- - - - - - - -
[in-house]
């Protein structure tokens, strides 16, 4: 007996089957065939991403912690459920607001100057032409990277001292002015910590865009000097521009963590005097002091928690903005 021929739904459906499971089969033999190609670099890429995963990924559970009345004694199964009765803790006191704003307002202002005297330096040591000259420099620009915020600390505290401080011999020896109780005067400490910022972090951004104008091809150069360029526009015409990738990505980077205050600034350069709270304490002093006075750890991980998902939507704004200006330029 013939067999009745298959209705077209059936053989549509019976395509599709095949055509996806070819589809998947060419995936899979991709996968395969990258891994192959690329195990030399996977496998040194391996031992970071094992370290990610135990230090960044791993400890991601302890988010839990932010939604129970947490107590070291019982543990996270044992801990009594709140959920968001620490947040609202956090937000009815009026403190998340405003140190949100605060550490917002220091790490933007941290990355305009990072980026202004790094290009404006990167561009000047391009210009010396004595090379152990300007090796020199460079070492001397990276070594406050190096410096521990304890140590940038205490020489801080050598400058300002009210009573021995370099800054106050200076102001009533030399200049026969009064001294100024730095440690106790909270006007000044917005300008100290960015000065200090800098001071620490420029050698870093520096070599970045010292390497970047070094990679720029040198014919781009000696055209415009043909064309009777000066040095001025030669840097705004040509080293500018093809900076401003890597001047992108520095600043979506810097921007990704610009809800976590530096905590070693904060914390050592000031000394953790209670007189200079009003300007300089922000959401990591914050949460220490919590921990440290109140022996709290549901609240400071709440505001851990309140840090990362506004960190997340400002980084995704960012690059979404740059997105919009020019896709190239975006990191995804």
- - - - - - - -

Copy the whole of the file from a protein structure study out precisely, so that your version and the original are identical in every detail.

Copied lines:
[in-house]
């Protein structure tokens, strides 16, 4: 007996089957065939991403912690459920607001100057032409990277001292002015910590865009000097521009963590005097002091928690903005 021929739904459906499971089969033999190609670099890429995963990924559970009345004694199964009765803790006191704003307002202002005297330096040591000259420099620009915020600390505290401080011999020896109780005067400490910022972090951004104008091809150069360029526009015409990738990505980077205050600034350069709270304490002093006075750890991980998902939507704004200006330029 013939067999009745298959209705077209059936053989549509019976395509599709095949055509996806070819589809998947060419995936899979991709996968395969990258891994192959690329195990030399996977496998040194391996031992970071094992370290990610135990230090960044791993400890991601302890988010839990932010939604129970947490107590070291019982543990996270044992801990009594709140959920968001620490947040609202956090937000009815009026403190998340405003140190949100605060550490917002220091790490933007941290990355305009990072980026202004790094290009404006990167561009000047391009210009010396004595090379152990300007090796020199460079070492001397990276070594406050190096410096521990304890140590940038205490020489801080050598400058300002009210009573021995370099800054106050200076102001009533030399200049026969009064001294100024730095440690106790909270006007000044917005300008100290960015000065200090800098001071620490420029050698870093520096070599970045010292390497970047070094990679720029040198014919781009000696055209415009043909064309009777000066040095001025030669840097705004040509080293500018093809900076401003890597001047992108520095600043979506810097921007990704610009809800976590530096905590070693904060914390050592000031000394953790209670007189200079009003300007300089922000959401990591914050949460220490919590921990440290109140022996709290549901609240400071709440505001851990309140840090990362506004960190997340400002980084995704960012690059979404740059997105919009020019896709190239975006990191995804």